A Criminal Defense Attorney In Your Corner
Fighting for your case. Protecting your legal rights.
Being accused of a crime can derail your entire life. Depending on the seriousness of the charge, you could be faced with probation, fines or even prison time. You may have your driver’s license revoked, lose your job or have to register as a sex offender. In short, you need a good attorney to help you face those charges.
At Oliver Law Group, P.C., we make criminal defense a cornerstone of our practice. Our firm’s founder, Alyson Oliver, is a best-in-the-business criminal defense lawyer with years of trial experience and a 90 percent win rate. We understand the intricacies of the courts in Oakland County, and we are committed to fighting for your legal rights and pushing for dismissal or a not guilty verdict at trial. We have experience defending clients facing charges in 48th District Court in Bloomfield Hills as well as courts throughout the region.
Cases We Handle
We are committed to understanding the details of your case, taking prompt and decisive action and exploring every legal option to dismiss the charges or help you face a lower penalty.
If you’ve been accused of a crime, the stakes are high, as you might be facing fines and jail time in addition to the social and professional consequences of being a convicted criminal. Attorney Alyson Oliver of the Oliver Law Group has extensive courtroom experience, and she will advocate for you with integrity. Time is of the essence, so don’t hesitate to contact us and schedule your free consultation. Call (800) 939-7878.
Attorney Alyson Oliver
Troy, Michigan Criminal Defense Attorney
363 W Big Beaver Rd #200
Troy, MI 48084
Operating While Intoxicated, Michigan’s version of a DUI, can lead to jail time, significant fines and a license suspension, even for a first offense. Those penalties increase substantially, including a minimum one-year license suspension, on a second or third offense. If you are charged with OWI in West Bloomfield Township or elsewhere, we can push to get the charges dropped or create a plea bargain to lower the charge to “wet reckless;” that is, a conviction of reckless driving involving alcohol.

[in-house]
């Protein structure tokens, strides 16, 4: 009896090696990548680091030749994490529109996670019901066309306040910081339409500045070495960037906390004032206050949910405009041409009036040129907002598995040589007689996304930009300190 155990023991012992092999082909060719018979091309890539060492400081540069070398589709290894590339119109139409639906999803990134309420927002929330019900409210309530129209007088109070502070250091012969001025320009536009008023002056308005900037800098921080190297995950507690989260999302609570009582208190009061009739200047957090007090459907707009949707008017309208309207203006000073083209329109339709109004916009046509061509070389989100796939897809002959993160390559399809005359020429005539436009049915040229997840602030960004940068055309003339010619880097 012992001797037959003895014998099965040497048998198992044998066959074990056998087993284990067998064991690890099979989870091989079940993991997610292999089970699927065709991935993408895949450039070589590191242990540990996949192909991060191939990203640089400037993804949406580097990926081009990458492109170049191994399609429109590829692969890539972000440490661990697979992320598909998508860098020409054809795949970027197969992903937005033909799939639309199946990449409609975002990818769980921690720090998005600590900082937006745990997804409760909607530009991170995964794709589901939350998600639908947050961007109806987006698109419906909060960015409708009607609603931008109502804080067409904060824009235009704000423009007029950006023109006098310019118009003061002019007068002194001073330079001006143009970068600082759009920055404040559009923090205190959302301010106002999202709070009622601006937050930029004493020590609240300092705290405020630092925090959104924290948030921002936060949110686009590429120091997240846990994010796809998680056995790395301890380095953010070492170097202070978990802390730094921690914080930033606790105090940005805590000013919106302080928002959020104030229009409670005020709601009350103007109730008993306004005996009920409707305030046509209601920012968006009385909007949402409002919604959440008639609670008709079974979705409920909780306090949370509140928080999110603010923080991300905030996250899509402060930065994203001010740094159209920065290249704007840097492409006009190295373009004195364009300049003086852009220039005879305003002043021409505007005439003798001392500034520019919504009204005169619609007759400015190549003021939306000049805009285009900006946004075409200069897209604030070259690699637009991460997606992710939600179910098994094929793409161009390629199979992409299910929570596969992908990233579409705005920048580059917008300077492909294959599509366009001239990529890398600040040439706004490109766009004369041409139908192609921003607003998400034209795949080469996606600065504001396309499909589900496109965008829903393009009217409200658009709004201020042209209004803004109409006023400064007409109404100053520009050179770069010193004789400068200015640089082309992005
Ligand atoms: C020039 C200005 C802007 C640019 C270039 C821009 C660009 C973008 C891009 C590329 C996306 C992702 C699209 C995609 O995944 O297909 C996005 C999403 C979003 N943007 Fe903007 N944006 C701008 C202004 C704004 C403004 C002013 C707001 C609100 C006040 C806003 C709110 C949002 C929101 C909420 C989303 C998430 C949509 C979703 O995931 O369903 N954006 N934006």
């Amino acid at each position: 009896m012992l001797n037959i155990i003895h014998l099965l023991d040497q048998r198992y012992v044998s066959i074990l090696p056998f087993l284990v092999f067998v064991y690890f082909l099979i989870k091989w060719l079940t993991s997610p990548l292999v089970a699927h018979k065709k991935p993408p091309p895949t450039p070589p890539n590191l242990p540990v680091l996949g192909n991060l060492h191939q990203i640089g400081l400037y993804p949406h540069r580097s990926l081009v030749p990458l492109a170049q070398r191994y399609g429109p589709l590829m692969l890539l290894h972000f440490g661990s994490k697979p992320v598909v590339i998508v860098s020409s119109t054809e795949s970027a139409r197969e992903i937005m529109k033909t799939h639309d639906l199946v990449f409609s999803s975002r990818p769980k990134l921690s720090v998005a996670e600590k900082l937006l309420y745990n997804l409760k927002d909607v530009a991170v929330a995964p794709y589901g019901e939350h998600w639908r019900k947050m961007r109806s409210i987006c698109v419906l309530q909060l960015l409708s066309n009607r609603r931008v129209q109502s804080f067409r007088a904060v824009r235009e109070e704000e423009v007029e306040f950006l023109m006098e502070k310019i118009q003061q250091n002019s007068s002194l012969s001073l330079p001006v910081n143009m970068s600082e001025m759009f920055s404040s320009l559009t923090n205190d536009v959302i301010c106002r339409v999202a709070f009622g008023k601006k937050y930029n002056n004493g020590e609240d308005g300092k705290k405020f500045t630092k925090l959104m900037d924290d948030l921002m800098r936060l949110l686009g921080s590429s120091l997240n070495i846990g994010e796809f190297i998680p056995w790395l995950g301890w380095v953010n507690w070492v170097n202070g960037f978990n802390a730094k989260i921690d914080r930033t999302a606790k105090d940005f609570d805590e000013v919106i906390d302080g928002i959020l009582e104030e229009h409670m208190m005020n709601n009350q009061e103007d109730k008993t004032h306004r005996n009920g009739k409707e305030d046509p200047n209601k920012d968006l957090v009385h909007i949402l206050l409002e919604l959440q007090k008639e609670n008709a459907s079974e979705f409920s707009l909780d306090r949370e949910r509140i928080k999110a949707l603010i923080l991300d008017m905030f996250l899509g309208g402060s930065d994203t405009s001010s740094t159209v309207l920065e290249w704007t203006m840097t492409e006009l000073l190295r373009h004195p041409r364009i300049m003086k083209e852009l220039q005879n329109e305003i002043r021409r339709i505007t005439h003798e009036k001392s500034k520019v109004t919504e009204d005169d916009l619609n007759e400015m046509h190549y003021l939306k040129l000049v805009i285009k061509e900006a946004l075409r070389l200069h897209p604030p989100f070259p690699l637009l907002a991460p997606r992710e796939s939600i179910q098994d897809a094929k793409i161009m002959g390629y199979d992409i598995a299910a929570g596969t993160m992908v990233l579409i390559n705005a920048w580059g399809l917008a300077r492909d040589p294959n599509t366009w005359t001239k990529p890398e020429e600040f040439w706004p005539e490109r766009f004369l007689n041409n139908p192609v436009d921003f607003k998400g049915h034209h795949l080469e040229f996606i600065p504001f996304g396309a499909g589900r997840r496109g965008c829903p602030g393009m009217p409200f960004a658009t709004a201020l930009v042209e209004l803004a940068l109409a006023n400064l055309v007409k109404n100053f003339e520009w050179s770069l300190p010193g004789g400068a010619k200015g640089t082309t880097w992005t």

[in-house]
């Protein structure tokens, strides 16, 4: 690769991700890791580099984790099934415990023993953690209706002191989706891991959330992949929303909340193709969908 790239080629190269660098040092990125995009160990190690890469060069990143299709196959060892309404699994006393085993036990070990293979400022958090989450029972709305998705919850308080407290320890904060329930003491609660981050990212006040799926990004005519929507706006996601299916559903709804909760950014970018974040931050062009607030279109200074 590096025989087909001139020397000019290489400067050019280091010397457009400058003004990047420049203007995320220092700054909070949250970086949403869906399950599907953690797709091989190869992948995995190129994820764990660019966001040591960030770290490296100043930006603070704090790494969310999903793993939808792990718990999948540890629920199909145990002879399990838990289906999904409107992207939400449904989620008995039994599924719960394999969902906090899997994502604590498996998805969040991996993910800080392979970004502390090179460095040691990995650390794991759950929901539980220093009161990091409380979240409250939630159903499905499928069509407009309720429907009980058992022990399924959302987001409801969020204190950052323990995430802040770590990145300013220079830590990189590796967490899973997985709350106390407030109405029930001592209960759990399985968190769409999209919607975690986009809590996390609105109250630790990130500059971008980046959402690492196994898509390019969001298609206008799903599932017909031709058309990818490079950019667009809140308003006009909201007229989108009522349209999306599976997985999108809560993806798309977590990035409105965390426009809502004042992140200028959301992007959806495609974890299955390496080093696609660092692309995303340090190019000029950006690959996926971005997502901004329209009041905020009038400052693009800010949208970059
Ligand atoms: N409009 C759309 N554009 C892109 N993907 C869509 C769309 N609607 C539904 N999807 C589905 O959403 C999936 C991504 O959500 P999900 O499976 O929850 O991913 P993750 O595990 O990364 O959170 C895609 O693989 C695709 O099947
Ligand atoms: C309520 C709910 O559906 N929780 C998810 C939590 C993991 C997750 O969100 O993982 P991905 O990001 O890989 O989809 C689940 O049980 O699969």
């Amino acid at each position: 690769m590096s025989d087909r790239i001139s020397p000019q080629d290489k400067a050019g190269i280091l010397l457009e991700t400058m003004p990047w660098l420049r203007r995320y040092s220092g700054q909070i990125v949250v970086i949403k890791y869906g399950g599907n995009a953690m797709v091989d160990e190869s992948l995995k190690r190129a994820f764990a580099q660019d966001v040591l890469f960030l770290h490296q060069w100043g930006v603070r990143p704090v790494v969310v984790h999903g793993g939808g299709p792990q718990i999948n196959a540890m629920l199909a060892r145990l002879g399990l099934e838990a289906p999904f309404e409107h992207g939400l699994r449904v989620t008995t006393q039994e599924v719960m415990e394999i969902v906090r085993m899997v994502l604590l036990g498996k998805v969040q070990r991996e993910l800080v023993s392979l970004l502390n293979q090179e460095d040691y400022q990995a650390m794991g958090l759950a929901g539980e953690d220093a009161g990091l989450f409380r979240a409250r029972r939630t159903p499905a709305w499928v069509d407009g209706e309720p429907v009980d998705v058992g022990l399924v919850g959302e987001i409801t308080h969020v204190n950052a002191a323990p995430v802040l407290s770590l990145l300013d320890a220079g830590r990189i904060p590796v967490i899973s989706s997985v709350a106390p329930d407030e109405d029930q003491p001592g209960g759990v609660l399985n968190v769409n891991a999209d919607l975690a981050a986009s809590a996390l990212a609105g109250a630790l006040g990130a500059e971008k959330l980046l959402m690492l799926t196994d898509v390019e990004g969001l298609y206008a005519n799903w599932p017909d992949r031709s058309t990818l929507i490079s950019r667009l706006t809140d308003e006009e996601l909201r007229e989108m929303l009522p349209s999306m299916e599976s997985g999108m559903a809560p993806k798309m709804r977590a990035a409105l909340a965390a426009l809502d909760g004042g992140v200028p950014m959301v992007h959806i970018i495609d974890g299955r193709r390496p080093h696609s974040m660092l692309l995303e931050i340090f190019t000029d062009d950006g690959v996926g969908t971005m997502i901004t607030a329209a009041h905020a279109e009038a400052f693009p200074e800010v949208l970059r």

Because the “lookback period” – that is, the length of time in which previous OWI charges are relevant to sentencing – is seven years, getting a single charge reduced or dismissed has huge implications if you are charged again.
Michigan classifies theft and larceny offenses at either the misdemeanor or felony level depending on the value of the property stolen as well as the circumstances surrounding the theft.
- Misdemeanor larceny, often called “petty theft” or “petty larceny,” is theft of property worth less than $200. Stealing the same value of property from a store is called retail fraud in the third degree; either charge can lead to up to 93 days’ imprisonment or a fine of $500 or three times the value of the property.
- Stealing property valued between $200 and $1,000 is misdemeanor theft. The penalties are much stiffer: up to a year in prison or a fine of up to $2,000 or three times the value of the property stolen.
- Felony theft involves theft of property valued at $1,000 or more, or theft of a motor vehicle or trailer. A person convicted of felony theft faces imprisonment for up to five years or a fine of up to $10,000 or three times the value of the property.